The Wolverines were determined to let running backs take the load off of Robinson on the ground and Minnesota was accommodating.
Fitzgerald Toussaint ran for a career-high 108 yards, freshman Thomas Rawls had 73 yards rushing and Michael Shaw ran for 60.
Smith scored on a 3-yard run to start the scoring barrage, threw a 17-yard toss to Drew Dileo on a halfback pass and caught a 28-yard pass for a score to become the first major college running back to score on the ground, through the air as a passer and as a receiver since Clemson's C.J Spiller in 2009.
Minnesota coach Jerry Kill was on the sideline just days after leaving the team seeking more treatment for seizures he's had the past three weeks.
The Wolverines kept the Little Brown Jug, the oldest trophy game in major college football that dates to 1909, by avoiding a third loss to Minnesota in three-plus decades.
Minnesota (1-3) at Michigan (4-0) Oct. 1, 12:00, BTN
Here’s The Deal … It takes two to make a rivalry, and while the fight for the Little Brown Jug might sound interesting, and Minnesota vs. Michigan was the biggest sports rivalry on the planet back in the early 1940s, it hasn’t been anything special lately with the Wolverines winning 20 of the last 21 meetings.
The two haven’t faced each other since 2008, but the rivalry, if you can call it that, won’t skip a beat from here on with both teams in the new Legends division. Both programs are trying to rebuild with new coaching staffs, but they’re going in opposite directions.
Brady Hoke has answered the first two big tests with flying colors on the way to a 4-0 mark. Beating Notre Dame was scintillating, and getting by a supposed trap game against San Diego State was also important. Now it’s time to get through the supposedly easy opening game of his Big Ten head coaching career before going on the road to face Northwestern and Michigan State, and while he and the team isn’t going to take this week lightly, it’s tune-up time for a non-existent pass rush and a passing game that’s a bit too spotty and erratic.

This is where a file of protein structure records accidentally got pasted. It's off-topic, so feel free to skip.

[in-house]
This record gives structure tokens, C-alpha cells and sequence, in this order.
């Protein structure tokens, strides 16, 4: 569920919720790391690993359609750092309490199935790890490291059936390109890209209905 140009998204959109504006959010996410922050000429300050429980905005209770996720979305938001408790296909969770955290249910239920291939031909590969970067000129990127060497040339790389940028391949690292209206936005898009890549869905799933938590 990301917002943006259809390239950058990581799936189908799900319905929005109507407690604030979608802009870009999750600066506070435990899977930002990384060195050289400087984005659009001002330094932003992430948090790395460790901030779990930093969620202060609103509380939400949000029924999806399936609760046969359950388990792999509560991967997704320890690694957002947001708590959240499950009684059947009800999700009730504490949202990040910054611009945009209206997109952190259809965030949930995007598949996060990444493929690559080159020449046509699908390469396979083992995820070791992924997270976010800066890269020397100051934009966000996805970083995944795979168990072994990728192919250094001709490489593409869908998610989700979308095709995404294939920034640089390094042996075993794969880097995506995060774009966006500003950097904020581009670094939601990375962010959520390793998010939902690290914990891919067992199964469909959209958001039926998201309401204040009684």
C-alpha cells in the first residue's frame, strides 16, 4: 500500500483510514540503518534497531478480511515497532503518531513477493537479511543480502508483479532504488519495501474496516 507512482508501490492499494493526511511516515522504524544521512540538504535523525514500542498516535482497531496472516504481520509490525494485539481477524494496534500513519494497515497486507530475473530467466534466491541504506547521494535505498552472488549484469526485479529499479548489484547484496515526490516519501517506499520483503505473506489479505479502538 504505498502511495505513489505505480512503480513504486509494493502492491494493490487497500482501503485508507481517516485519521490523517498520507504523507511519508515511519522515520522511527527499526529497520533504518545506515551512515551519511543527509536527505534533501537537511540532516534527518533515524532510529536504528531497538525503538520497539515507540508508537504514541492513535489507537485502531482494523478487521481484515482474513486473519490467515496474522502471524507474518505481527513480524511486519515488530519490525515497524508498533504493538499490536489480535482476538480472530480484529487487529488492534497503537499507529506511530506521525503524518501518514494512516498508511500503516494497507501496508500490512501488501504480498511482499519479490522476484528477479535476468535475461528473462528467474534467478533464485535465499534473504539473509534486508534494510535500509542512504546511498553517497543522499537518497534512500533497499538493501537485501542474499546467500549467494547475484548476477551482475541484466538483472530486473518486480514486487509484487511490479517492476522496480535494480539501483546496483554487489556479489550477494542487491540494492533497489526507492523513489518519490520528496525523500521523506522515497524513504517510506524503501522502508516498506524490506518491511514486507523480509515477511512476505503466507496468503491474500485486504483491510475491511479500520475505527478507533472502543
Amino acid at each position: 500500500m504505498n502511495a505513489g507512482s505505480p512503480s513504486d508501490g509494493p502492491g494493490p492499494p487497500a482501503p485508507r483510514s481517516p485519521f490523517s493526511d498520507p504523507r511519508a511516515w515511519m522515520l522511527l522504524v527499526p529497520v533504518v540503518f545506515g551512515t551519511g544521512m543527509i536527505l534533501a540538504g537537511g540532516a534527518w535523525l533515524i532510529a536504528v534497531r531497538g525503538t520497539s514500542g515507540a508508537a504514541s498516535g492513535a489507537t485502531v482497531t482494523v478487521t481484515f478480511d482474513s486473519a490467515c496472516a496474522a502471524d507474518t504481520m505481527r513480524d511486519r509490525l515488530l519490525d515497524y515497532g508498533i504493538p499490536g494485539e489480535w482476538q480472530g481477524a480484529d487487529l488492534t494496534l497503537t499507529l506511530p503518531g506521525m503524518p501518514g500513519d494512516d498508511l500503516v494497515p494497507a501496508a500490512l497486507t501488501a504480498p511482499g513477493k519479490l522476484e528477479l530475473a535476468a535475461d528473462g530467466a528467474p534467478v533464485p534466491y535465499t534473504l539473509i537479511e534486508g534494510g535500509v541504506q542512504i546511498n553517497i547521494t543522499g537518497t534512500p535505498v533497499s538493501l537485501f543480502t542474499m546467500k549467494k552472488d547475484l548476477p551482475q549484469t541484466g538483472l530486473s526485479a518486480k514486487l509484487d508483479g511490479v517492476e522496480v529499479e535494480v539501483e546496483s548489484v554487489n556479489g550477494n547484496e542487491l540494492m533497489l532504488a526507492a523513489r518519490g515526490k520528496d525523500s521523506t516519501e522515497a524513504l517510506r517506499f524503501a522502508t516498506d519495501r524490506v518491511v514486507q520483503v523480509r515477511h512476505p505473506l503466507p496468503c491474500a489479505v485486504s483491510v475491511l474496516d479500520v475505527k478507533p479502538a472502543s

On the other side of the spectrum is a Minnesota program that’s supposed to be far better right away under new head coach Jerry Kill, but instead is in more disarray than ever after a disastrous first month of the season. A close win over Miami University was a plus, and battling with USC down to the final minutes was great, but home losses to New Mexico State and North Dakota State were embarrassing, and even worse is the health condition of Kill, who suffered a seizure on the sidelines late in the loss to NMSU and suffered another one this weekend. He’s trying to continue his coaching duties and he’s saying he wants to be on the sidelines against Michigan, but he’s also aware that he needs to figure out how to solve his problem.
This is a relatively young Gopher team that has just enough talent and athleticism to pull off the upset if everything breaks right, but so far, Michigan is making its own breaks when needed. 5-0 would be a phenomenal start to the Hoke era, while a win for Kill might turn the entire Gopher program around.
Why Minnesota Might Win: Denard Robinson might be the best player in college football, but Michigan has become way, way, way too reliant on him handling the offense. Robinson technically leads the nation in rushing – not counting the stats against Western Michigan that the NCAA took away – and while he’s been scintillating, he’s also been full of mistakes with six interceptions and way too many missed passes. While he’s averaging 7.8 yards per carry, he’s also completing just 48.6% of his passes and he’s not doing a good enough job of getting the ball in the hands of his playmakers. Minnesota can’t stop anyone from throwing the ball and is giving up way too many plays on key third downs, but Robinson hasn’t shown he can hit the open receiver, relying way too much on throwing up the jump ball.